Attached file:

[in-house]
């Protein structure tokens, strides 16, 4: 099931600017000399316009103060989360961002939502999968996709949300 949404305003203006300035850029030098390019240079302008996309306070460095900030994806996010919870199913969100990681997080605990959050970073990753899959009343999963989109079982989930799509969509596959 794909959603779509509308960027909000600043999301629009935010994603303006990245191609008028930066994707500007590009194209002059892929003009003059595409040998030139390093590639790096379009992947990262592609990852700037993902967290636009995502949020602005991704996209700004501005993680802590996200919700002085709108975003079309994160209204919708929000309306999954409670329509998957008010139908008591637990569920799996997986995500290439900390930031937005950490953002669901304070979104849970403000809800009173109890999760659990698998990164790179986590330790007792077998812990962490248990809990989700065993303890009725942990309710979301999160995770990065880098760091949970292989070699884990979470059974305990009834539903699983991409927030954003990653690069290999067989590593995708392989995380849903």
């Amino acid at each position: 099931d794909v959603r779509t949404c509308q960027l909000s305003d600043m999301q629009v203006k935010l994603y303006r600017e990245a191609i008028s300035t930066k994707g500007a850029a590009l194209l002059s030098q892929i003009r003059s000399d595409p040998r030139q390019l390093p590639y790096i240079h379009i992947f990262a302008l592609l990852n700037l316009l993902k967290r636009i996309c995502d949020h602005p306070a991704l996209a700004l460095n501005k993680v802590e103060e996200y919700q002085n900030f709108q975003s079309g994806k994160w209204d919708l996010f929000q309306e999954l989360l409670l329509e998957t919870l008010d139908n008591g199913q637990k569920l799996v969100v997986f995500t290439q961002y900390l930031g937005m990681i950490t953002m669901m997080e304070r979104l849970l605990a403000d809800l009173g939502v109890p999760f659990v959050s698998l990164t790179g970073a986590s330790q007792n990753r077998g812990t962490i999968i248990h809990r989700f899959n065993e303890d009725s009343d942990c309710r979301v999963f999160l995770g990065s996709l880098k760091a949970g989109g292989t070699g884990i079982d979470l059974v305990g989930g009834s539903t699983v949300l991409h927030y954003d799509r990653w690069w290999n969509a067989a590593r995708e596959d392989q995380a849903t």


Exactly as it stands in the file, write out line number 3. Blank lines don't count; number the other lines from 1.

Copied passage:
């Amino acid at each position: 099931d794909v959603r779509t949404c509308q960027l909000s305003d600043m999301q629009v203006k935010l994603y303006r600017e990245a191609i008028s300035t930066k994707g500007a850029a590009l194209l002059s030098q892929i003009r003059s000399d595409p040998r030139q390019l390093p590639y790096i240079h379009i992947f990262a302008l592609l990852n700037l316009l993902k967290r636009i996309c995502d949020h602005p306070a991704l996209a700004l460095n501005k993680v802590e103060e996200y919700q002085n900030f709108q975003s079309g994806k994160w209204d919708l996010f929000q309306e999954l989360l409670l329509e998957t919870l008010d139908n008591g199913q637990k569920l799996v969100v997986f995500t290439q961002y900390l930031g937005m990681i950490t953002m669901m997080e304070r979104l849970l605990a403000d809800l009173g939502v109890p999760f659990v959050s698998l990164t790179g970073a986590s330790q007792n990753r077998g812990t962490i999968i248990h809990r989700f899959n065993e303890d009725s009343d942990c309710r979301v999963f999160l995770g990065s996709l880098k760091a949970g989109g292989t070699g884990i079982d979470l059974v305990g989930g009834s539903t699983v949300l991409h927030y954003d799509r990653w690069w290999n969509a067989a590593r995708e596959d392989q995380a849903t």